Specialty nursing certifications linked to lower HAI rates

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Alexandra Pecci Wilson, for HealthLeaders Media, February 21, 2012

The challenges to infection control are great. Whether a patient develops a hospital acquired infection depends on a number of variables, not least of all adherence to safety protocols and checklists.

But did you know that new research shows that certain nursing certifications are associated with lower rates of HAI?

The research, presented last month at the American Nurses Association's Nursing Quality Conference, used data from ANA's National Database for Nursing Quality Indicators (NDNQI) to determine the relationships between HAI and nurse workforce characteristics on adult critical care units. More than one-third of the nation's hospitals participate in NDNQI, an ANA program that's administered by the University of Kansas School of Nursing.

Researchers investigated three HAIs: central line-associated blood stream infections (CLABSI); catheter-associated urinary tract infections (CAUTI); and ventilator-associated pneumonia (VAP).

Two of the study's main findings don't seem all that surprising. First, it found that higher levels of RN hours per patient day (staffing ratios) were associated with lower CAUTI and CLABSI rates. It also found that VAP rates were high in units that had higher percentages of agency RNs—that is, temporary, non-hospital employees.

But the correlation between certifications and HAI is more of a surprise, according to NDNQI program specialist Pam Hinshaw MSN, RN, CCM.

"I think it will be striking to nurse leaders out there in the world," she tells HealthLeaders. "It's not just about numbers."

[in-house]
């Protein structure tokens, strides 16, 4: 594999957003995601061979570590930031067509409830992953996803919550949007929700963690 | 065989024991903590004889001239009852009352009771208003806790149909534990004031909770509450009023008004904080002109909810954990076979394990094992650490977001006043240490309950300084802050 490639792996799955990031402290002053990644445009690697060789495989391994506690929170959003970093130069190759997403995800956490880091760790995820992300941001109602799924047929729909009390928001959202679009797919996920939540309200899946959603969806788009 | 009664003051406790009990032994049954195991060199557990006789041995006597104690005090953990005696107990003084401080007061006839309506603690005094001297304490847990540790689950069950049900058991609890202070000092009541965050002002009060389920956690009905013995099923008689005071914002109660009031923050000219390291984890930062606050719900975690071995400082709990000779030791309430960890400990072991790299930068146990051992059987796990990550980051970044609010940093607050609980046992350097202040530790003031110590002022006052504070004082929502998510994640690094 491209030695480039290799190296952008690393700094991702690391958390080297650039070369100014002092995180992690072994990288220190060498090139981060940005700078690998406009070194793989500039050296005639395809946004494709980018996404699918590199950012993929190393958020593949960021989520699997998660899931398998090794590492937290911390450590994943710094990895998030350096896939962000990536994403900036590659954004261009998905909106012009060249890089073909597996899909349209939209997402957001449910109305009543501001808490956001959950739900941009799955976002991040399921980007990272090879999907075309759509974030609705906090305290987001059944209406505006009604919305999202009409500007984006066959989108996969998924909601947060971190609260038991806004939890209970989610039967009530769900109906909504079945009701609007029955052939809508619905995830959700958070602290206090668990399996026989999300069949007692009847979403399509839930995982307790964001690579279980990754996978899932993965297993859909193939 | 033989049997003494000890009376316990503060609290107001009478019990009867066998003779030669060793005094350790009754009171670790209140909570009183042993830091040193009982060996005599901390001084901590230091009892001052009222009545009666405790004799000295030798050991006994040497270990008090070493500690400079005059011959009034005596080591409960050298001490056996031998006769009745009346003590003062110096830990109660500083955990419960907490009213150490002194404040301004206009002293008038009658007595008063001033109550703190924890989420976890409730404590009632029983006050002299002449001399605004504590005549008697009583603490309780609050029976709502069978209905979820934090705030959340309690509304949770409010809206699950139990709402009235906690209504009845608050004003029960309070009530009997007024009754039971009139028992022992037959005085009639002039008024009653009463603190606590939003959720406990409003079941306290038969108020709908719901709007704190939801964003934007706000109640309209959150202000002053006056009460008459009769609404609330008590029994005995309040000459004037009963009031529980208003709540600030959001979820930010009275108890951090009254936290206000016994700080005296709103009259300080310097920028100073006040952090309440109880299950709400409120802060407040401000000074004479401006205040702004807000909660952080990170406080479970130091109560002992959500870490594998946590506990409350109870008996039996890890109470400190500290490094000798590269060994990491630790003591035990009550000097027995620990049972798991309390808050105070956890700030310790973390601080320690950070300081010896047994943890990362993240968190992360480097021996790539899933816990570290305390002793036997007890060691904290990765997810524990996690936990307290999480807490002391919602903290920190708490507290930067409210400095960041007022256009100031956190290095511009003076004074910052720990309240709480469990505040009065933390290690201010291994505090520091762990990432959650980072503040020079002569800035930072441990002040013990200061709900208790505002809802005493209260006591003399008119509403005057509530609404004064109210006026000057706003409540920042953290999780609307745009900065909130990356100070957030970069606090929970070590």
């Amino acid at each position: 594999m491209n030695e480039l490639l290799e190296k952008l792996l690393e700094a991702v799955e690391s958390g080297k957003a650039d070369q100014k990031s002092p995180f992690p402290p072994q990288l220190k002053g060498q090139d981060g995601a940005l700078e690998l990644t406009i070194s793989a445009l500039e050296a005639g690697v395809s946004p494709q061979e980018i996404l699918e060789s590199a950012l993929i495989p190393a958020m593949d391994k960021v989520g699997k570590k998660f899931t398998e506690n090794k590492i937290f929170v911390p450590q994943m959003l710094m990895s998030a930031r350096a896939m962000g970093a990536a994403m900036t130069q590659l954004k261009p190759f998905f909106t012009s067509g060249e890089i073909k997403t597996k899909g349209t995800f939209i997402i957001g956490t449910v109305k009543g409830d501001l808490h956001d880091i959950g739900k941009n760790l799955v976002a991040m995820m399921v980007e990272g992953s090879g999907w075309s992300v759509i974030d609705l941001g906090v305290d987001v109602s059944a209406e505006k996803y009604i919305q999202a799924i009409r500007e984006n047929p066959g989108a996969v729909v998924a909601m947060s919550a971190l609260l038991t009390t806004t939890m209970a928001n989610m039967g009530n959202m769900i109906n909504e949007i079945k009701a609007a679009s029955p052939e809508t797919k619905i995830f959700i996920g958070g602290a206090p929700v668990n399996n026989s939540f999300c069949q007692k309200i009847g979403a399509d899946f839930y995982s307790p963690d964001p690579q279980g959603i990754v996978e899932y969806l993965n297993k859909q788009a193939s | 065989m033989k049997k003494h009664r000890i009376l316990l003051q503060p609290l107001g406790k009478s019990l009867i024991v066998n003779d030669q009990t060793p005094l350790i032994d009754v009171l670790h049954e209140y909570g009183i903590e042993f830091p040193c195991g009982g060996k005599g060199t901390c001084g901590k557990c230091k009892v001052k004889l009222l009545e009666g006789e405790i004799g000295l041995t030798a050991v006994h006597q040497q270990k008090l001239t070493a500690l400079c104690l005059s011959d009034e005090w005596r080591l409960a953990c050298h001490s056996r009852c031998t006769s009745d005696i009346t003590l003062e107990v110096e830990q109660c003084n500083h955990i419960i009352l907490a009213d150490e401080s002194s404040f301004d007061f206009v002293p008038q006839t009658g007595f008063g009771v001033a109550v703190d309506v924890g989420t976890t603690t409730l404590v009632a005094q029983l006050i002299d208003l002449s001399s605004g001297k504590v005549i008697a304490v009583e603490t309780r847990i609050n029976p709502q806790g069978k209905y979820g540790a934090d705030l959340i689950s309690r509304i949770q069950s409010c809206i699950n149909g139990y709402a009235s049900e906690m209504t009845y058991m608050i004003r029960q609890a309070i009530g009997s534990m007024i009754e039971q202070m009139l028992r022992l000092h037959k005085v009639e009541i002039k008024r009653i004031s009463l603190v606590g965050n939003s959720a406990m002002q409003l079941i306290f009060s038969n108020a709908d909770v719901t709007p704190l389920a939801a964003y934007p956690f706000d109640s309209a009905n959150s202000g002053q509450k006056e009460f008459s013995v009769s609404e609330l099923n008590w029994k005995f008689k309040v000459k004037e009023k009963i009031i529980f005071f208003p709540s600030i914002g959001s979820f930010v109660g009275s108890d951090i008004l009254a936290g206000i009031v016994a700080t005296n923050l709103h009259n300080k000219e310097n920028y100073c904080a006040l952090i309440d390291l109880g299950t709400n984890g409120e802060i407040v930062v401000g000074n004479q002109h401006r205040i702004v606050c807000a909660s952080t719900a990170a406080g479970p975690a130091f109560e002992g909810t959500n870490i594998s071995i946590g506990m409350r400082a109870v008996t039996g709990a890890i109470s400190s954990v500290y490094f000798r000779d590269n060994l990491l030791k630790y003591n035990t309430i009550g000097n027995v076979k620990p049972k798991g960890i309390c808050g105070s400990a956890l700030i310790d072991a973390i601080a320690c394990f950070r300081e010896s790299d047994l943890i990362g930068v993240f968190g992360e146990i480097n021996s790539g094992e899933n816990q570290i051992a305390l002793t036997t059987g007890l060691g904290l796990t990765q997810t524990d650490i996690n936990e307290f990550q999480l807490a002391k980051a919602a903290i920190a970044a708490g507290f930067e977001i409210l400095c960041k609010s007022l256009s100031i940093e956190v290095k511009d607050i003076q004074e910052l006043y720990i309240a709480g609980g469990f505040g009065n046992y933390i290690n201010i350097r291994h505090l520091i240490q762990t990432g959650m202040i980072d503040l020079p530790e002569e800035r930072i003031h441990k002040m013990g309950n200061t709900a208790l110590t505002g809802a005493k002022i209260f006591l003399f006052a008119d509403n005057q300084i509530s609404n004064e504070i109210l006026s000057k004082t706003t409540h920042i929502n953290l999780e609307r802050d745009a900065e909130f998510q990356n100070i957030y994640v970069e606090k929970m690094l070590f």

The research found that critical care units with higher percentages of RNs holding national specialty certifications had lower CLABSI and CAUTI rates. Specifically, Critical Care Registered Nurse certification was associated with lower rates of CAUTI, and Cardiac Surgical Certification was associated with lower rates of CLABSI.

According to Hinshaw, the study findings should encourage nurse leaders to "think outside the box" when it comes to staffing. For example, they might want to find out how many nurses on their unit are CCRN certified and work hard to retain them. They should also consider whether nurses have certifications when they do their hiring.

Nurse leaders may also consider pushing for funding in their budgets to get nurses certified. According to Hinshaw, getting certified not only takes hard work to achieve, but also some legwork on the nurse's part to figure out how to actually do it.

In fact, one nurse leader I talked with for a different column said many of her nurses were unsure about what they wanted to become certified in and often unaware of how to become certified in the first place. Therefore increasing education about professional certifications—how and where to get them—as well as funding for them, might be beneficial for nurse leaders.

"Consider those other things that are happening on the nursing unit and how they're affecting your patient outcomes," Hinshaw says. "It may behoove them to at least consider this."

Although the new NDNQI analysis didn't delve into why certifications are associated with lower rates of HAI, Hinshaw has a few theories.

"There is a tremendous amount of further education that happens when you do certifications, and the once you complete the certification, the learning never really ends," she says, alluding certification renewal requirements.

Hinshaw also points to what she calls "the whole professionalism aspect. The more knowledgeable you are about your practice, obviously that translates into better outcomes," she says.

Also, when nurses have professional certifications, they have a sense of pride, which Hinshaw correlates with ownership and accountability.

"I think they're all linked together," she says. "You have that pride in your certification, so therefore, you're going to be accountable to the outcome."

For Hinshaw, the certification finding is "validating;" she says she knew instinctively that certifications were important, but now research shows one of the reasons why.

"It emphasizes the need to have RNs at the bedside, it emphasizes the importance of having them there," she says. "That's affirming to me."

Source: HealthLeaders Media